of our batteries, and making some little demonstrations, as if they had an idea of charging it. We were immediately moved by the right flank sufficiently far to protect the battery, and then by the left flank in the direction of the enemy, who lay concealed in the corners of a cross-fence. Here again was the opportunity offered us for doing valuable service. As the brigade moved by the front, we were forced to cross the fence to the side on which the enemy lay watching our right wing. Here we fired on them at a distance not exceeding 40 yards before they discovered we had crossed the fence. Now was heard the second command, "Charge their battery," which command was as readily responded to as the first, and equally as successful in execution. We were called to a halt, and after forming in regular line moved forward several hundred yards farther, when another halt was ordered, for the purpose of recruiting our supply of ammunition. We were engaged at this when General McNair was forced to retire from the field, to the deep regret of us all. This being attended to, we moved on near a mile in the direction the enemy had retreated, when it was discovered that they had rallied and stood in line of battle in rear of a most powerful battery, which was planted upon a hill commanding the country for some distance on three sides, and which was also supported by two small batteries, holding a cross-fire upon any advance by the front. When we arrived within 500 yards of this battery, the third command to "charge that battery" was given. This, too, was responded to with a joyous shout and a rapid onward. All were fatigued, but all were willing, all were sanguine. But here we were disappointed, for it was here that we met with our first repulse. But it was unavoidable on the part of our brigade, for by the time we had advanced to within 300 yards of the center battery the enemy began to pour in grape at such a murderous rate that it appeared little less than suicide to advance farther. Still, some few, nothing daunted, determined to go on, and some did go to within 100 yards of the enemy's stronghold. Among the rest was our gallant flag-bearer, whose hand was shot off and he was compelled to abandon his colors. It was under that battery that we sacrificed some of our noblest spirits - first of all our gallant major, J. J. Franklin. Knowing a second attempt upon this stronghold of the enemy to be altogether impracticable, we fell back near 1,200 yards, where we rallied our scattered men and moved forward again about 800 yards. Here we were ordered to remain until nightfall.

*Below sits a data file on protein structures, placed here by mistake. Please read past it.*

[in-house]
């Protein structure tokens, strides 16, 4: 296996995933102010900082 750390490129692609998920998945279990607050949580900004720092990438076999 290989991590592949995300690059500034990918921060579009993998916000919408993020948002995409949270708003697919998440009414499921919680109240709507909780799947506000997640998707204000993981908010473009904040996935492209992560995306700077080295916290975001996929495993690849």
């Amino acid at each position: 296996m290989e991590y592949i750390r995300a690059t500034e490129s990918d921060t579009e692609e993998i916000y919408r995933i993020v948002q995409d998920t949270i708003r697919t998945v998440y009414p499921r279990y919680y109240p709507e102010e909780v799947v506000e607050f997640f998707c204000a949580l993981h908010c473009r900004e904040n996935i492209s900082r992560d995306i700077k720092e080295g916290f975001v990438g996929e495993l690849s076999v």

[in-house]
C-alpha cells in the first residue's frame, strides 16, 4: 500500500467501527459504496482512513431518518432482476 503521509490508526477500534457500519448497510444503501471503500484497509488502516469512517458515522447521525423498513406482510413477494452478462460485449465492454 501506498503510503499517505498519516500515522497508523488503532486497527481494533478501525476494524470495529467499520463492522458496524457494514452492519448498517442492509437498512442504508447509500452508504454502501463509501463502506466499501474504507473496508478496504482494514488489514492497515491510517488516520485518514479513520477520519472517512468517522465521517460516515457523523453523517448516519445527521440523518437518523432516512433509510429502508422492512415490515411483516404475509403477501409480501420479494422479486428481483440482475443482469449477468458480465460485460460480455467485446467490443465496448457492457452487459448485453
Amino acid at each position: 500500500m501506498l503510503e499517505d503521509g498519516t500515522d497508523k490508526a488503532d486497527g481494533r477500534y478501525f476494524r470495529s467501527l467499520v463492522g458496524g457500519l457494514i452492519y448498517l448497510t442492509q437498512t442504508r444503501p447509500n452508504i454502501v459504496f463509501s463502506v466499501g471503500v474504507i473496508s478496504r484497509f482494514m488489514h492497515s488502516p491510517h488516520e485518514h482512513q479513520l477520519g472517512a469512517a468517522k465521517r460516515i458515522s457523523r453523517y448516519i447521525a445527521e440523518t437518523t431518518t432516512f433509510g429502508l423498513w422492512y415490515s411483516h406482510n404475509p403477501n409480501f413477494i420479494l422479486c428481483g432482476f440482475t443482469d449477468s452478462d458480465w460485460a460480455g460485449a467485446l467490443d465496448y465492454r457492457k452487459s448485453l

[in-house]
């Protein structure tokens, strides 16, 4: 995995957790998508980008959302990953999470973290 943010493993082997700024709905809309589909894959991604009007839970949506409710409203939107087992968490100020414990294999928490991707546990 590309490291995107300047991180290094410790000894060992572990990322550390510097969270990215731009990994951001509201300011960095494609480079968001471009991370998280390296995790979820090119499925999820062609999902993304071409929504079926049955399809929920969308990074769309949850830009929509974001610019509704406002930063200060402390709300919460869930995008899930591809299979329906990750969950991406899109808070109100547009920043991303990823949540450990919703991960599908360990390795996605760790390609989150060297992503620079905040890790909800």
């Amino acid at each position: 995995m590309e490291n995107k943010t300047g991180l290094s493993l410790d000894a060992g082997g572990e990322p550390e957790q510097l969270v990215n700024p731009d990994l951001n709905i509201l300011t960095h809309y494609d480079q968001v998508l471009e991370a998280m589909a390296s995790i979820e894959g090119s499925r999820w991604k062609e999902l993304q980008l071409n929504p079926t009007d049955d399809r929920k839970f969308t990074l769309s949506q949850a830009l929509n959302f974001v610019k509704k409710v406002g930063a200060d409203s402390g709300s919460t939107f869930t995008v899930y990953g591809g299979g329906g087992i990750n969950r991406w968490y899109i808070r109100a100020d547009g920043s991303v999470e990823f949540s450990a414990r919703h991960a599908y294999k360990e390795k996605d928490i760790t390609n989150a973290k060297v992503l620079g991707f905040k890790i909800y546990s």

There were a number who acted most gallantly, reflecting more than ordinary credit upon the command to which they belong and their country, yet, lest I do some injustice by overlooking them, I forbear personating any.
We pursued the enemy during the day about 4 miles; the country over which we passed generally open and slightly undulating.
WM. A. COTTER,
Commanding Thirtieth Arkansas.
[Captain] R. E. FOOTE,
No. 299. Report of MajorJ. A. Ross, Fourth Arkansas Battalion.
NEAR SHELBYVILLE, TENN., January 10, 1863.
I have the honor, through you, to make to the brigadier-general commanding Third Brigade the following report of the part taken by the